Major Problems in American Foreign Relations, Volume I: To 1920

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Cengage Learning, Sep 10, 2009 - History - 496 pages
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Designed to encourage critical thinking about history, this reader uses a carefully selected group of primary sources and analytical essays to allow students to test the interpretations of distinguished historians and draw their own conclusions about the history of American foreign policy. This text serves as an effective educational tool for courses on U.S. foreign policy, recent U.S. history, or 20th Century U.S. history. The Seventh Edition introduces new studies on America's early foreign relations which seek to position the nation's post 9-11 attitudes and behaviors within historical context. Some of the new literature spotlights cultural relations, and the ways in which culturally constructed attitudes about class, gender, race, and national identity have shaped American's perceptions of the world and subsequently its overseas relationships. In this volume, almost one-half of the essays are new, including selections by Michael L. Krenn, Walter A. Hixson, Robert Kagan, John Lamberton Harper, Marie-Jeanne Rossignol, Joseph J. Ellis, John E. Lewis Jr., Piero Gleijeses, Stuart Banner, McCabe Keliher, Michael H. Hunt, Kristin L. Hoganson, Paul A. Kramer, Stanley Karnow, Robert W. Tucker, and Erez Manela.
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Contents

Explaining American Foreign Relations
1
The Origins of American Foreign Policy in the Revolutionary Era
30
The Great Debate of the 1790s
61
The Louisiana Purchase
90
The War of 1812
119
The Monroe Doctrine
140
Westward Expansion and Indian Removal
173
Manifest Destiny Texas and the War with Mexico
206
Expansion to the Pacific and Asia
233
The Diplomacy of the Civil War
265
Becoming a World Power in the Late Nineteenth Century
295
The SpanishAmericanCubanFilipino War
331
Empire and Ambition in Asia China and the Philippines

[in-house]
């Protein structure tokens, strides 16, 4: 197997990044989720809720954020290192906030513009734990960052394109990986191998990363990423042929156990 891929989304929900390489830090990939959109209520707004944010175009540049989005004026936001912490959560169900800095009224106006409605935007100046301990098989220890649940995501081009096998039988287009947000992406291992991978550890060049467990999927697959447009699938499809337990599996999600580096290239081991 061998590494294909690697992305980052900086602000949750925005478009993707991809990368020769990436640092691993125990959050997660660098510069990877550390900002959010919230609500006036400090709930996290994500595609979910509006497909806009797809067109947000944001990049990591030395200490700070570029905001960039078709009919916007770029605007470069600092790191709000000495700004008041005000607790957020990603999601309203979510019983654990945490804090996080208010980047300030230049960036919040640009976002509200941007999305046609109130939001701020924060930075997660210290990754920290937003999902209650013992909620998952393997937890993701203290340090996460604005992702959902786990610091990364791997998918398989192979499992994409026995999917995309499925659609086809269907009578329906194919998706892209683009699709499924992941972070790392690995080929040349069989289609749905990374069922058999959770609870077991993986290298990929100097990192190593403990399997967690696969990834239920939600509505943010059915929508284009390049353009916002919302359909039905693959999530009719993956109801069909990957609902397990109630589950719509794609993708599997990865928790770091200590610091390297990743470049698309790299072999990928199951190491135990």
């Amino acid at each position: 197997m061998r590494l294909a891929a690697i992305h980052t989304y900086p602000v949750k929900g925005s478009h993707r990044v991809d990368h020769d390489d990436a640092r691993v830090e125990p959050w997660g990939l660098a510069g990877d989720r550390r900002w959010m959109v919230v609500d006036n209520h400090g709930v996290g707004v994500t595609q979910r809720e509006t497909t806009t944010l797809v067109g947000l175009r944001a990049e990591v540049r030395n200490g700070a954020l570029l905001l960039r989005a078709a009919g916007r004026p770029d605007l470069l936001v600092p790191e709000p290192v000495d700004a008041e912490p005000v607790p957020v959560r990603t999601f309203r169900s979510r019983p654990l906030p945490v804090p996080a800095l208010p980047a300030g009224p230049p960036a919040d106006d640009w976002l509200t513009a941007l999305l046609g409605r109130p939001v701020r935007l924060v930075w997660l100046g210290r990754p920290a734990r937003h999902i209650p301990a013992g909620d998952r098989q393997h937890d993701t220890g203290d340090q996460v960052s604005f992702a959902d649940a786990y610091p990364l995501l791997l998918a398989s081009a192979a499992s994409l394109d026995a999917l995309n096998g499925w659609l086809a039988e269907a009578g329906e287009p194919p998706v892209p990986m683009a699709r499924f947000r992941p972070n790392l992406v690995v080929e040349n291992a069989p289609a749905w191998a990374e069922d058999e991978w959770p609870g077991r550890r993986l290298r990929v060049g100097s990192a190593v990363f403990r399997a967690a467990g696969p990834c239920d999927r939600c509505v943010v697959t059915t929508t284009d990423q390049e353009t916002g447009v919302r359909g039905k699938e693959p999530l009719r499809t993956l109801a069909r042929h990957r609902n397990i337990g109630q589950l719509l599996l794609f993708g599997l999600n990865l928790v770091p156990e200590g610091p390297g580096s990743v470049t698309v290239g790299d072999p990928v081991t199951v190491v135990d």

364
Theodore Roosevelt the Big Stick and US Hegemony in the Caribbean
395
Woodrow Wilson the First World War and the League Fight
427
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About the author (2009)

Dennis Merrill, a professor of history and department chair at the University of Missouri-Kansas City, received his Ph.D. from the University of Connecticut. He is the author of Bread and the Ballot: The United States and India's Economic Development, 1947-1963. The Society for Historians of American Foreign Relations honored him with a Stuart L. Bernath Article Prize, and he has received two Fulbright awards to India. His current research interests focus on U.S.-Third World relations during the Cold War and the history of international tourism.

Thomas G. Paterson, professor emeritus of history at the University of Connecticut, graduated from the University of New Hampshire (B.A., 1963) and the University of California, Berkeley (Ph.D., 1968). He is the author of Soviet-American Confrontation (1973), Meeting the Communist Threat (1988), On Every Front (1992), Contesting Castro (1994), America Ascendant (with J. Garry Clifford, 1995), and A People and a Nation (with Mary Beth Norton et al., 2001). Tom is also the editor of Cold War Critics (1971), Kennedy's Quest for Victory (1989), Imperial Surge (with Stephen G. Rabe, 1992), The Origins of the Cold War (with Robert McMahon, 1999), Explaining the History of American Foreign Relations (with Michael J. Hogan, 2004), and Major Problems in American Foreign Relations (with Dennis Merrill, 2010). With Bruce Jentleson, he served as senior editor for the Encyclopedia of American Foreign Relations (1997). A microfilm edition of The United States and Castro's Cuba, 1950s-1970s: The Paterson Collection appeared in 1999. He has served on the editorial boards of the Journal of American History and Diplomatic History. A recipient of a Guggenheim fellowship, he has directed National Endowment for the Humanities Summer Seminars for College Teachers. In 2000 the New England History Teachers Association recognized his excellence in teaching and mentoring with the Kidger Award. Besides visits to many American campuses, Tom has lectured in Canada, China, Colombia, Cuba, New Zealand, Puerto Rico, Russia, and Venezuela. He is a past president of the Society for Historians of American Foreign Relations, which in 2008 honored him with the Laura and Norman Graebner Award for lifetime achievement" in scholarship, service, and teaching. A native of Oregon, Tom is now informally associated with Southern Oregon University.

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